Fortis Wealth Management

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October 2022
Market Update
(all values as of 09.30.2022)

Stock Indices:

Dow Jones 28,725
S&P 500 3,585
Nasdaq 10,575

Bond Sector Yields:

2 Yr Treasury 4.22%
10 Yr Treasury 3.83%
10 Yr Municipal 3.26%
High Yield 9.50%

YTD Market Returns:

Dow Jones -20.95%
S&P 500 -24.77%
Nasdaq -32.40%
MSCI-EAFE -28.88%
MSCI-Europe -30.50%
MSCI-Pacific -25.80%
MSCI-Emg Mkt -28.91%
 
US Agg Bond -14.61%
US Corp Bond -18.72%
US Gov’t Bond -15.10%

Commodity Prices:

Gold 1,668
Silver 19.01
Oil (WTI) 79.74

Currencies:

Dollar / Euro 0.97
Dollar / Pound 1.09
Yen / Dollar 144.50
Canadian /Dollar 0.73

Macro Overview

Financial markets experienced volatility during the third quarter as rising rates, inflation, and slowing economic activity hindered major equity indices. Dramatic tax cuts proposed in the U.K. stirred global financial currency markets, with the British pound falling to historic lows. Fiscal policy reform is a focal point as various international economies are potentially poised to fall into recession.

The effects of Hurricane Ian on the insurance and property casualty industry may take months to determine. Analysts expect preliminary insurance estimates to surpass $57 billion in property losses and damage. For context, Hurricane Katrina caused $125 billion in losses during 2005.

Affordability constraints are impacting the national housing market due to elevated home prices and rising mortgage rates. Mortgage volume for both new purchases and refinanced loans fell to a 22-year low in late September, due to rapidly increasing rates.

Concerns regarding the extent of the Federal Reserve’s strategy on raising rates affected fixed-income and equity markets in September. The Fed’s approach to combat inflation by increasing the Fed Funds rate has been one of the most ambitious in decades. The Federal Reserve increased short-term rates again in September, with the Fed Funds rate reaching a target range of 3% to 3.25%. (Sources: Federal Reserve, FreddieMac, Mortgage Bankers Association, Treasury Dept., Bloomberg)

The Fed’s Continuous Increase Of The Fed Funds Rate – Monetary Policy

The Fed Funds Rate, which is controlled by the Federal Reserve Board, is the interest rate that banks charge each other to borrow money. This year, the Fed has aggressively increased that rate.

The effects of increasing the Fed Funds Rate are more expensive borrowing costs and reduced demand for borrowing money. By increasing the rate, the Fed hopes to pacify rising inflation, as the U.S. is currently experiencing the highest inflation rate observed since 1981.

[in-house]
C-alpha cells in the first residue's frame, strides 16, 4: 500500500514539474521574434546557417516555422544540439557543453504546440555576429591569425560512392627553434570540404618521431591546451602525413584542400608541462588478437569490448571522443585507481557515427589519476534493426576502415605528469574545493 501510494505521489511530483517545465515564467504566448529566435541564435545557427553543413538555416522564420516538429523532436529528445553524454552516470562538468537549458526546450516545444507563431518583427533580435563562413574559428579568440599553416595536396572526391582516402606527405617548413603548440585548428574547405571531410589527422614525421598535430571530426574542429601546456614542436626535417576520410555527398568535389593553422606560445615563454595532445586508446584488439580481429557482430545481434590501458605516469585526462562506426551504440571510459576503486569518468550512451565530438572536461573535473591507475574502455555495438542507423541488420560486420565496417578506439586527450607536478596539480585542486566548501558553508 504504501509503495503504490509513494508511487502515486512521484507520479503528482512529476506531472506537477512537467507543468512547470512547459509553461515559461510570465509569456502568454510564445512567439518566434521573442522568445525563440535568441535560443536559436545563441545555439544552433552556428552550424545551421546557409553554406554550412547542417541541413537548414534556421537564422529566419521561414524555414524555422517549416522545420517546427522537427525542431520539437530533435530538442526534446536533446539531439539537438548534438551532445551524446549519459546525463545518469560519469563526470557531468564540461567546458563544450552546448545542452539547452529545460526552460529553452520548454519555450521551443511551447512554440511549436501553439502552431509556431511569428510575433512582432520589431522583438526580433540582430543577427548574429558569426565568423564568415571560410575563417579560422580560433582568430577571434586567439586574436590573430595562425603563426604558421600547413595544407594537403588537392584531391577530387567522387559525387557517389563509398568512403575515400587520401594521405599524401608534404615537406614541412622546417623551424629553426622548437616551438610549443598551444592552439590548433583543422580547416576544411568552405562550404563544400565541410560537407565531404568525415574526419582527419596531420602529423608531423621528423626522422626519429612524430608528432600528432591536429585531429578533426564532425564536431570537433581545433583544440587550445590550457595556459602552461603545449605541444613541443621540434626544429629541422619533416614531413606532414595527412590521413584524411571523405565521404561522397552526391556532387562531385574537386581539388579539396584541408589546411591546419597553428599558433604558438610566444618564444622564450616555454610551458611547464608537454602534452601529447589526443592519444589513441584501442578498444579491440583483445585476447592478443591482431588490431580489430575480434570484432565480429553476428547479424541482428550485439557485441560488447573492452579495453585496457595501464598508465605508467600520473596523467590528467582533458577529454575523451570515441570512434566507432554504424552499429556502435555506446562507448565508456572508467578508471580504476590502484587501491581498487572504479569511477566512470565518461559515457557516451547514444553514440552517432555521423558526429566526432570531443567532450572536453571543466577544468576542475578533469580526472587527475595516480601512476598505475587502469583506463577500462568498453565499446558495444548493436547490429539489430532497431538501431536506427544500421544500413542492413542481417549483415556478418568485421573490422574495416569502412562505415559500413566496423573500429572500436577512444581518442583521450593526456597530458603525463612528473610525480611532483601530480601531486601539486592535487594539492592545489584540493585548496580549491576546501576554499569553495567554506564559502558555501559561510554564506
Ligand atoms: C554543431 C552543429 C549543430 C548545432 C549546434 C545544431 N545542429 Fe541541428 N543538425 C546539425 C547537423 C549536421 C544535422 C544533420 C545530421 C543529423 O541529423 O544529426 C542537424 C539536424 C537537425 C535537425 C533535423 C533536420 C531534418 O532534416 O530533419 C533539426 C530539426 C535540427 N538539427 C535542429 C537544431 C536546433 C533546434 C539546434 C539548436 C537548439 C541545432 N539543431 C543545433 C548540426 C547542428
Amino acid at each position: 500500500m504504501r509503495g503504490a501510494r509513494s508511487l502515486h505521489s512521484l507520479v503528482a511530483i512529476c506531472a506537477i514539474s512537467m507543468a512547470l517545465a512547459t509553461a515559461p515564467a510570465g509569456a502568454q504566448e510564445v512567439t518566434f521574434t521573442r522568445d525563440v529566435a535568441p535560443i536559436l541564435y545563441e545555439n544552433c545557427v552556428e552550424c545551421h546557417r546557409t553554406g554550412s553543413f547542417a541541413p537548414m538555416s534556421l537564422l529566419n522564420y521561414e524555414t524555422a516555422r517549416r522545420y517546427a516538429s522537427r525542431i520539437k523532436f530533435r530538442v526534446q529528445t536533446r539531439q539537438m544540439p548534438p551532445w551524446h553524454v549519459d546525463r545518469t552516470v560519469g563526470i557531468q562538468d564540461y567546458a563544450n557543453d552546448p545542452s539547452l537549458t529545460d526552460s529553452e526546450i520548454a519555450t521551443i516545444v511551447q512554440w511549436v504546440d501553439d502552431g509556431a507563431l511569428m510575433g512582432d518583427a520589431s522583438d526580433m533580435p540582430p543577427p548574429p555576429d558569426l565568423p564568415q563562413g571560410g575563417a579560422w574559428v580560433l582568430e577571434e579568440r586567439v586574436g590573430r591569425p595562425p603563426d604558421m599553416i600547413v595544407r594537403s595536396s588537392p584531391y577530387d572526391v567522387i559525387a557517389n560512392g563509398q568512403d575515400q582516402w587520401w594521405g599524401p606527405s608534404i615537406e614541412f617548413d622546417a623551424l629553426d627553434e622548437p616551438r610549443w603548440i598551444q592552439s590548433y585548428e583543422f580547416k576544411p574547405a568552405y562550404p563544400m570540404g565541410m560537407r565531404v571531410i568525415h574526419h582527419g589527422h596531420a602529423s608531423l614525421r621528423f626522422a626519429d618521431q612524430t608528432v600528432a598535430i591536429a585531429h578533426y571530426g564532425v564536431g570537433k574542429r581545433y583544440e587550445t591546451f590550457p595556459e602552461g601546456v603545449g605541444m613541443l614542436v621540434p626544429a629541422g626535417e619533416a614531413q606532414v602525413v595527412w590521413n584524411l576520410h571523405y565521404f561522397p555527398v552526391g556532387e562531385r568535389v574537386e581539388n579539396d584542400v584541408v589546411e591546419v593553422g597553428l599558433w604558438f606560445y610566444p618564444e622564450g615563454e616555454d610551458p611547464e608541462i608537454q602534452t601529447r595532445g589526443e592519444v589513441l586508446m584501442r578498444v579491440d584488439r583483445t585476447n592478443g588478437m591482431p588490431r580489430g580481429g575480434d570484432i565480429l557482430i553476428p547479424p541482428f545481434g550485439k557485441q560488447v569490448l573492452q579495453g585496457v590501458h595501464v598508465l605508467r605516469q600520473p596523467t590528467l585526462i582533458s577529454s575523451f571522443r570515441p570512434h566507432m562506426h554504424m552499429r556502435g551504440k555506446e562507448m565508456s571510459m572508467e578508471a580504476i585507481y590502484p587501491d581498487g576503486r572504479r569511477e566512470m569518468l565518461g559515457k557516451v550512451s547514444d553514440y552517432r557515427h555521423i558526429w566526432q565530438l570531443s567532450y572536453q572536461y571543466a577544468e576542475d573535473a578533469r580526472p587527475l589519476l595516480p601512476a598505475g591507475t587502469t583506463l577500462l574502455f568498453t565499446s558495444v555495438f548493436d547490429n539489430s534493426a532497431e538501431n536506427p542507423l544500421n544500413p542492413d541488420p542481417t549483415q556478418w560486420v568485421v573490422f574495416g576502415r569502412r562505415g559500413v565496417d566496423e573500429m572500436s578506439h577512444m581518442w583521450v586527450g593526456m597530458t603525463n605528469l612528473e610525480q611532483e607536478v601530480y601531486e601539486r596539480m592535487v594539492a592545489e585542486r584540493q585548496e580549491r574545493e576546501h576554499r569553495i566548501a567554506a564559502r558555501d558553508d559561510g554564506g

In March of this year, the Fed began to increase interest rates. Prior to that, the rate was effectively at 0% between April 2020 and February 2022. As of September 21st, the rate has a target range of 3% to 3.25%, amounting to a rise of 3% in just 7 months. This is the largest increase made by the Fed in a single year since 1982. If the Fed continues on this trajectory, the Fed Funds Rate would reach 4% to 4.25% by the end of this year. (Sources: Federal Reserve Bank of St. Louis, Federal Reserve Bank of New York)

 
2-year Treasury yield at 4.22%, 10-year Treasury yield at 3.83% On Sept 30th

Stocks Endure Difficult Third Quarter – Domestic Equity Overview

Equities across the board were down in the quarter ending September 30th, as the market reacted to global turmoil and the Fed’s aggressive interest rate hikes. Sectors that held up the best relative to other sectors included biotechnology, healthcare services, and oil/gas, joined by banks, semiconductors, and healthcare equipment.

Some equity analysts believe that the current rallies in equities are bear market rallies with little or no fundamental strength. Optimistically, certain sectors reached relatively attractive valuations as prices receded. (Sources: S&P, Dow Jones, Bloomberg)

Short-Term Bond Rates Higher Than Long-Term Bond Rates – Fixed Income Review

Rising rates are compounded by the Fed’s move to suspend its purchase of U.S. Treasuries and mortgage bonds. Along with the Fed’s current increase in short-term rates, the additional pressure on the fixed-income market has exacerbated a rapid rise in interest rates. Short-term Treasury bond yields remained higher than longer-term maturities in September. This dynamic is known as an inverted yield curve, which economists widely view as a warning sign for a future recession. The 2-year Treasury yield finished September at 4.22%, while the longer-term 10-year Treasury yield was at 3.83%.(Sources: U.S. Treasury, Bloomberg, Federal Reserve)

Euro and Pound Plummeting – Currency Update

The European economy is experiencing turbulence due to the Ukrainian conflict and Russian supply cuts. Simultaneously, high interest rates are increasing the strength of the U.S. dollar, resulting in historical lows in the exchange rates of the U.S. Dollar to European currencies. 2022 marked the first time the U.S. Dollar hit parity, or equal value, with the Euro since 2002. The Euro’s peak value was in April 2008, when one euro was equal to 1.6 dollars. However, the aforementioned economic turbulence in Europe precipitated a recent decline in the euro’s valuation, which sits at around one euro equal to 0.97 dollars.